Despite entering the tournament as underdogs, Gambit Gaming managed to take the title, obliterating Dignitas before smiting Counter Logic Gaming on their way to a historic sixth IEM title.
The level of play in Cologne didn’t match that shown in San Jose, where the top team in Europe, Alliance, and America’s two best squads, Cloud9 and Team SoloMid, clashed. Instead we got to see four of the middle ranked teams from last season’s LCS. But it was an exciting tournament filled with ridiculous plays and excitement.
Here’s what we gleaned from the action.
The institution of the League Championship Series may be the worst thing that ever happened to Gambit Gaming.
The team added their sixth IEM title to their trophy case, showing much of the same flare and creativity that made them popular when they exploded onto the League of Legends scene back in 2012. But the team seems unable to bring that same gusto to the weekly grind of the LCS, mired as they are in problems with administration, visas, and weekly travel. That grind milled Alex Ichetovkin to dust and saw Gambit nearly plummet from the LCS ranks last split.
At a one-off tournament like IEM, where Gambit Gaming enters the the tournament with fresh, new strategies, they shine.
Game two against Counter Logic Gaming, the ill-fated baserace that doomed the Americans, showed Gambit’s genius and willingness to creatively take advantage of the options afforded to them in League. Most fans focus on Counter Logic’s refusal to back in time, but it was a smart play by Gambit to make the move in the first place. Gambit bought Elixirs of Ruin, which improve siege damage, to stack with their two Dragon buff siege advantage. Counter Logic Gaming didn’t know what hit them.
Danil “Diamondprox” Reshetnikov showcased creative jungle picks like Sejuani. Support player Edward Abgaryan still doesn’t have the best vision control, but his playmaking ability is still one of the top in the world. The two remaining members of the Gambit squads of old both proved they can still perform in Cologne.
The new guys aren’t too bad, either. The team may not have a mid lane star like Alex Ichetovkin in Sebastian “niQ” Robak, who was solid if unspectacular at IEM, but the team’s new top laner and marksman both put together impressive tournaments.
Top laner Lucas “Cabochard” Simon-Meslet and marksman Kristoffer “P1noy” Pedersen both shined. Simon-Meslet dominated Dignitas with a 11/4/11 KDA line and kept Counter Logic Gaming top laner Darshan “ZionSpartan” Upadhyaya in check, while Pedersen had breakout games of his own, including 10/1/4 and 10/1/5 KDA lines in the final matches of each series. In the final set against Counter Logic Gaming, Pedersen laned against his hero Peng and accounted himself well. His Graves play in games one and four of the series were the difference for Gambit Gaming.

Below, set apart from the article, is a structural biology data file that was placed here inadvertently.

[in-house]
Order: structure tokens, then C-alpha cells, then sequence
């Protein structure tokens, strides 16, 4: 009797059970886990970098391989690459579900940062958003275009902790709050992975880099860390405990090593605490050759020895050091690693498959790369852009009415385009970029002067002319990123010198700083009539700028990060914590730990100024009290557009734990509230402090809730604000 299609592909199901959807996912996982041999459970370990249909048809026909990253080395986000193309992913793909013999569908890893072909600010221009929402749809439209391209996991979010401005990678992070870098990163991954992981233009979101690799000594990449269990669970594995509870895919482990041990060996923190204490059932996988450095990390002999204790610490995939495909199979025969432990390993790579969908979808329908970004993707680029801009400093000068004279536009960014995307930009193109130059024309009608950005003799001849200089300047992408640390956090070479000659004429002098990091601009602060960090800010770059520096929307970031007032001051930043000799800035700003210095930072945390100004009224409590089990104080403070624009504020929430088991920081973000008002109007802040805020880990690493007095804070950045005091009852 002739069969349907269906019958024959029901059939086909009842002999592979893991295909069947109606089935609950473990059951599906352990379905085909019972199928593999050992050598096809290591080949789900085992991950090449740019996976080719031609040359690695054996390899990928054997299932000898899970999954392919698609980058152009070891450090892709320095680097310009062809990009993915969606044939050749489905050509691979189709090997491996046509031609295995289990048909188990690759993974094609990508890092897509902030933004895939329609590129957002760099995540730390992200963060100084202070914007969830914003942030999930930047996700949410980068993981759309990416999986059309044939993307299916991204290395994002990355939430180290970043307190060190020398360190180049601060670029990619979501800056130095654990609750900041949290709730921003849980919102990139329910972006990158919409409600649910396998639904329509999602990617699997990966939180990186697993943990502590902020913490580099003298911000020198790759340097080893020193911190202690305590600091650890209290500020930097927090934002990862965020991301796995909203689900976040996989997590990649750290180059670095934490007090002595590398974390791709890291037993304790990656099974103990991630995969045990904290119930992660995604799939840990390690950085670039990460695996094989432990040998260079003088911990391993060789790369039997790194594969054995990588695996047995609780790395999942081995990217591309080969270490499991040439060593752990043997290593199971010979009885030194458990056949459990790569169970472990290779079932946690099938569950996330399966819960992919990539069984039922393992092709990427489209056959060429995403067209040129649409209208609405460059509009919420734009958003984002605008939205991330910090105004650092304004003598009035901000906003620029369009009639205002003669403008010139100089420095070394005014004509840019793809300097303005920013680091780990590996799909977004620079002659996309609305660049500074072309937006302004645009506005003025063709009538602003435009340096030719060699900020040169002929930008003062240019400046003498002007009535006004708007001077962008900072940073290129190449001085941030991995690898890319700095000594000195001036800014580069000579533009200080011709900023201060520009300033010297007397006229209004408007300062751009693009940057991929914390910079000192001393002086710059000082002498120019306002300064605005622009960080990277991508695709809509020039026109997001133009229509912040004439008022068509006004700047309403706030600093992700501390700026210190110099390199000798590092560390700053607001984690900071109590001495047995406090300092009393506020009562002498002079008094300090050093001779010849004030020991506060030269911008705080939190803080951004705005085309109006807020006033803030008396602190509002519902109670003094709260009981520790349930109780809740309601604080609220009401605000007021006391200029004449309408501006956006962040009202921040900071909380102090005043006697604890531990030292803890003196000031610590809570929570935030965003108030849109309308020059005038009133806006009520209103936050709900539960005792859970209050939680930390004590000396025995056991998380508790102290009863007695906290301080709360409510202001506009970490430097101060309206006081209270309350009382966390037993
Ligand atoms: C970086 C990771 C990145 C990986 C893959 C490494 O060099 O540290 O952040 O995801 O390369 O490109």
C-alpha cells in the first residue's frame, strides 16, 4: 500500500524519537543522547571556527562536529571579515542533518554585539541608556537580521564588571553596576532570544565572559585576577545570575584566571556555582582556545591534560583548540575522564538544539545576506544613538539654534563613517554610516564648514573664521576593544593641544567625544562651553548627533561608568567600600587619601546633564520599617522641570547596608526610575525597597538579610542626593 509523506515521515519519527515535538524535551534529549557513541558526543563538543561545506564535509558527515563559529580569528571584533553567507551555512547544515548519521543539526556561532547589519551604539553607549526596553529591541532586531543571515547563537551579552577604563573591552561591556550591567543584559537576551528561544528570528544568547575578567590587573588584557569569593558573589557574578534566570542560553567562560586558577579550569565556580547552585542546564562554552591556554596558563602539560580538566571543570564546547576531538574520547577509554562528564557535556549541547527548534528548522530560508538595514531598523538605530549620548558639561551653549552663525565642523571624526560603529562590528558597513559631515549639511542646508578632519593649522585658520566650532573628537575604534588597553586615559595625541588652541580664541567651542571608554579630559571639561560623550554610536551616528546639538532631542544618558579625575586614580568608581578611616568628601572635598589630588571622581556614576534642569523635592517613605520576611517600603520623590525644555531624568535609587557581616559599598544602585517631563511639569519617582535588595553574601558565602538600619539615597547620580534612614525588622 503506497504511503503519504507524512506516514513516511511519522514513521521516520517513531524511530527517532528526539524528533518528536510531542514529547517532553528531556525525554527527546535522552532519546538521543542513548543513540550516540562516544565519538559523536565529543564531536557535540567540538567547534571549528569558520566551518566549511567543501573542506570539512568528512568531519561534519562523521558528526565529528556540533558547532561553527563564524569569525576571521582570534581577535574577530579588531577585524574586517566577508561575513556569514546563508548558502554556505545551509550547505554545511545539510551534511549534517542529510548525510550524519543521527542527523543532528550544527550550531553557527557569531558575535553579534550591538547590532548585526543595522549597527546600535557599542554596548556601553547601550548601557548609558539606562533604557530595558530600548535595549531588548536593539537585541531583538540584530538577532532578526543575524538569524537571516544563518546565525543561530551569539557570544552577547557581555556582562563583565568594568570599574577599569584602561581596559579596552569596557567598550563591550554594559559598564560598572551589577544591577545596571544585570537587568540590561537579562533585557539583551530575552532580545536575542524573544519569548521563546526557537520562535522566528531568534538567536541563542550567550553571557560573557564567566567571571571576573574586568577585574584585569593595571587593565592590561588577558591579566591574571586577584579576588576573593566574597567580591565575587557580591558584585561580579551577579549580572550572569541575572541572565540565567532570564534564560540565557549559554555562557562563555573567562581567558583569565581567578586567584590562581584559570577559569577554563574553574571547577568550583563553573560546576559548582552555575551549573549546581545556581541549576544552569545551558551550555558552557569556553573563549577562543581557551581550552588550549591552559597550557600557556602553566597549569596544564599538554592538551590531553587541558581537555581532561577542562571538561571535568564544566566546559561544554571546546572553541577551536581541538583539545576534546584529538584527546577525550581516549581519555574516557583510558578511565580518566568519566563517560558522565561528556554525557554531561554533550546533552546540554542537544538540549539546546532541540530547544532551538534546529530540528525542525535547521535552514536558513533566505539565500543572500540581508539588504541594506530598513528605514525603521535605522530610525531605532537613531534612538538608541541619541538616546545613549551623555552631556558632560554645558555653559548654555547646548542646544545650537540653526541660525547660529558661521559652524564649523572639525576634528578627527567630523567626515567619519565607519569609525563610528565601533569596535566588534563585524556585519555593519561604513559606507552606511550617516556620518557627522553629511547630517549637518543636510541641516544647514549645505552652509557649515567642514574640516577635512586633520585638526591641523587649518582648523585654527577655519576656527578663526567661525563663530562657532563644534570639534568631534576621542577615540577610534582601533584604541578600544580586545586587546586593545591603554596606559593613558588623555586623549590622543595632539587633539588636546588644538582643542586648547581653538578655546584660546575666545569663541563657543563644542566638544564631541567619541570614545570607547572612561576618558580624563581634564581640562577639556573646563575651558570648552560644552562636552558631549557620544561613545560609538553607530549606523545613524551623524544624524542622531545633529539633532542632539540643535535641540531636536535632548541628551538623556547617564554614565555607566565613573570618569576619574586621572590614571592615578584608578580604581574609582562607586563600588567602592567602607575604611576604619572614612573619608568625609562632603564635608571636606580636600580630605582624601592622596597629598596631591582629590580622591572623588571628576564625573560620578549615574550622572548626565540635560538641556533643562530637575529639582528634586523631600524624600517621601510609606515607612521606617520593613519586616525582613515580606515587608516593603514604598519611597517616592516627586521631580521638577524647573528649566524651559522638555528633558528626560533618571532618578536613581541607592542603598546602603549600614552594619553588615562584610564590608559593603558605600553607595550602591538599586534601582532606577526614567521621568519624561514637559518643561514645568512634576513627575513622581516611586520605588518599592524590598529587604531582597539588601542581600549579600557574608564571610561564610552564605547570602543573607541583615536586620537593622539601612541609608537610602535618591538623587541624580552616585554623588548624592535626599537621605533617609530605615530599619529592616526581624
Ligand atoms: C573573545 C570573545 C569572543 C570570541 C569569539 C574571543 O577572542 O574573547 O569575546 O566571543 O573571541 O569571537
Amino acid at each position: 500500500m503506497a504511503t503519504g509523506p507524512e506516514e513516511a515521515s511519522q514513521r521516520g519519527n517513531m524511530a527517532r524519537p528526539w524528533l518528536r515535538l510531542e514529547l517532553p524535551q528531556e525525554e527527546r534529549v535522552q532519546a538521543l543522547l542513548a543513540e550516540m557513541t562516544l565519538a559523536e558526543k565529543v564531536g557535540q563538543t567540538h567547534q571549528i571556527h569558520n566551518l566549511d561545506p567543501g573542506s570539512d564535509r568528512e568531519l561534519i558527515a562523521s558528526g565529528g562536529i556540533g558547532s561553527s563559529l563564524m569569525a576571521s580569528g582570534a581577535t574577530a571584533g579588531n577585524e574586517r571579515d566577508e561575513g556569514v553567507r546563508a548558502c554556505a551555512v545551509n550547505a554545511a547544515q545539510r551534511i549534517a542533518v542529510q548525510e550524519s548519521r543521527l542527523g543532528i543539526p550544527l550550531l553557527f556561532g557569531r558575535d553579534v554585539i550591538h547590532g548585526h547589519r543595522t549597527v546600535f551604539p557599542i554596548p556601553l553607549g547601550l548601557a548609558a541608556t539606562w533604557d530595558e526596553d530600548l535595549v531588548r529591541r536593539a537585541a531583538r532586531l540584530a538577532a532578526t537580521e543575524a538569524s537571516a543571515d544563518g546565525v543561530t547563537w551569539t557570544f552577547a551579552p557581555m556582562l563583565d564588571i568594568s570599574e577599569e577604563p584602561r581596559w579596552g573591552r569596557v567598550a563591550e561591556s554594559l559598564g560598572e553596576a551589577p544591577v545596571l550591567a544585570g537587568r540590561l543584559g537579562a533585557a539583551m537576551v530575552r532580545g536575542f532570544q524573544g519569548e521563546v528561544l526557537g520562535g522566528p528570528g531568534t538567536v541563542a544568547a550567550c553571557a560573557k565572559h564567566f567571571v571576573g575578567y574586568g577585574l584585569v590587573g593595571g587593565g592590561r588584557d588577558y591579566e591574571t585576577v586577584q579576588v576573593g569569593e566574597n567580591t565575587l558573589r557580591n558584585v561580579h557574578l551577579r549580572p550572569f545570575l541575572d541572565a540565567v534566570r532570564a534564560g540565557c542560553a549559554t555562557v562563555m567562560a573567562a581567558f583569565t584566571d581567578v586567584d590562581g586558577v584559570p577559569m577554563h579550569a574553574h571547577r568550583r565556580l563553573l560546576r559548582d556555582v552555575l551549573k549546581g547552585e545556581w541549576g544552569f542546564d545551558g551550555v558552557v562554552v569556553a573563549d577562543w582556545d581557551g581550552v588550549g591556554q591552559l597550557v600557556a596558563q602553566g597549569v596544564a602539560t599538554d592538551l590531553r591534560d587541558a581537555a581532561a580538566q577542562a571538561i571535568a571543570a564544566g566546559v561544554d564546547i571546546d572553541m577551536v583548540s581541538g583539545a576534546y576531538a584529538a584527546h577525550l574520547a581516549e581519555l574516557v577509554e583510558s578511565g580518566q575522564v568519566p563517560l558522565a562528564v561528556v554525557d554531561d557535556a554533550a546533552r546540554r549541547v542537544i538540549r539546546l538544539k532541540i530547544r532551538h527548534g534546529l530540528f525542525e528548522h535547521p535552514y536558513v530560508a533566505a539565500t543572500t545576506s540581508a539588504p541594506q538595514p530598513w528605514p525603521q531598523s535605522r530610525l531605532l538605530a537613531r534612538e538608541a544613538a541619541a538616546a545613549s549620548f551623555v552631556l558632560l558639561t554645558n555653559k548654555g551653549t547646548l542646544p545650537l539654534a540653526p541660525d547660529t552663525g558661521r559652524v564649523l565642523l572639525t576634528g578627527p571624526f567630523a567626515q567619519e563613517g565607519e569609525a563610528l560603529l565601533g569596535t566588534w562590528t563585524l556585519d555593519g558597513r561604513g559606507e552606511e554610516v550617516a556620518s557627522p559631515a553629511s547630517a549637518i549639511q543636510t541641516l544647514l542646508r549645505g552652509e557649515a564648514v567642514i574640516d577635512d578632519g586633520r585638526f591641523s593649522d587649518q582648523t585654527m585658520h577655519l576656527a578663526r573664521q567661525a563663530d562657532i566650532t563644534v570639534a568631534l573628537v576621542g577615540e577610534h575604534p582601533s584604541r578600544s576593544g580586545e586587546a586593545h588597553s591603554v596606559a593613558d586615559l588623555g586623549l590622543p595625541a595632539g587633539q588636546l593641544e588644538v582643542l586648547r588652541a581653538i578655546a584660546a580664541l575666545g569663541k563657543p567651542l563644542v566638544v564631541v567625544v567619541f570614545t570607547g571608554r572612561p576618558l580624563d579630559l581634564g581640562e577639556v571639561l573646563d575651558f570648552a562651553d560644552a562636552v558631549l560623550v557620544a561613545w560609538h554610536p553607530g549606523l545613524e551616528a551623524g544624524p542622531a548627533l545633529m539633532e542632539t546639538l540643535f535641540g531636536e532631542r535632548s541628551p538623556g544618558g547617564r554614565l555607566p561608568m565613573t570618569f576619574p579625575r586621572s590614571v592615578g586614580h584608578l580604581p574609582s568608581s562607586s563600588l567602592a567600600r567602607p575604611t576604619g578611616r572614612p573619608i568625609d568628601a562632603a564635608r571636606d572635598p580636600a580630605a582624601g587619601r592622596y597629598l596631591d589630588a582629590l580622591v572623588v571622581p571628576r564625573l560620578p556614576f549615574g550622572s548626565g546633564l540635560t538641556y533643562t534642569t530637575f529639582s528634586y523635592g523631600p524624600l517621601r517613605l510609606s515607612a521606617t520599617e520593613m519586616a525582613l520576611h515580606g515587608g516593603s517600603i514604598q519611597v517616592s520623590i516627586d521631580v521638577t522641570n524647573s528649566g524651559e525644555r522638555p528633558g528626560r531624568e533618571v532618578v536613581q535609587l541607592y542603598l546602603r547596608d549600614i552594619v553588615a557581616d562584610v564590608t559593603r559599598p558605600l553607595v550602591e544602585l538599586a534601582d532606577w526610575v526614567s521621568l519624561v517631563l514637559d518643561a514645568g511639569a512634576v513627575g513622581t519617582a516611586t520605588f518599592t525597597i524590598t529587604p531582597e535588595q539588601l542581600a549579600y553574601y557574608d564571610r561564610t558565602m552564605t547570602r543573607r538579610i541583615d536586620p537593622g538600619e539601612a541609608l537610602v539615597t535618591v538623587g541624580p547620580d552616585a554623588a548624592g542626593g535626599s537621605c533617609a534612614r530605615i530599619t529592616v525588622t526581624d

The current Gambit Gaming may be quite different from the one that dominated the League scene in 2012, but their win at IEM continues their legacy and shows that the team has found worth successors. Whether that translates to better success in the LCS is another story, but it’s a start.
Counter Logic Gaming
This was it. The chance Counter Logic Gaming fans—and Peter “DoubleLift” Peng—were waiting for. A golden opportunity to score a win at a major tournament. But in true Counter Logic fashion, the team fumbled the chance, leaving us with this.
America’s sweethearts impressed in the semifinals by coming back from a map loss to best ROCCAT, the nominal tourney favorites. Austin “Link” Shin shut up his doubters for at least one day, putting together a 10/3/6 KDA on LeBlanc in the third game. Peng was his usual dominant self, putting new ROCCAT marksman Pawel “Woolite” Pruski on tilt by the third game. Upadhyaya did something no Counter Logic Gaming top laner has really managed in years: apply enough pressure by himself to take some heat off Peng.
But against Gambit Gaming, things unravelled. Gambit obliterated them in game one. In game two, Peng pulled out all the stops on Vayne, nearly single-handedly carrying team fights. But that led to the ill-fated base race. Counter Logic underestimated the siege potential of Gambit’s team, a fatal missed call in a game they were winning.
(Sorry, this embed was not found.)That shotcalling mistake was deadly, putting the team down 0-2. While they’d win game three thanks to stellar play from Peng and Shin, the overall result was mostly a foregone conclusion.
The match showed Counter Logic Gaming inherited many of their problems from last season—their top laner and jungler failed to match their counterparts performance against Gambit, Shin continues to struggle at times in important series, and their shotcalling is prone to making the one big mistake.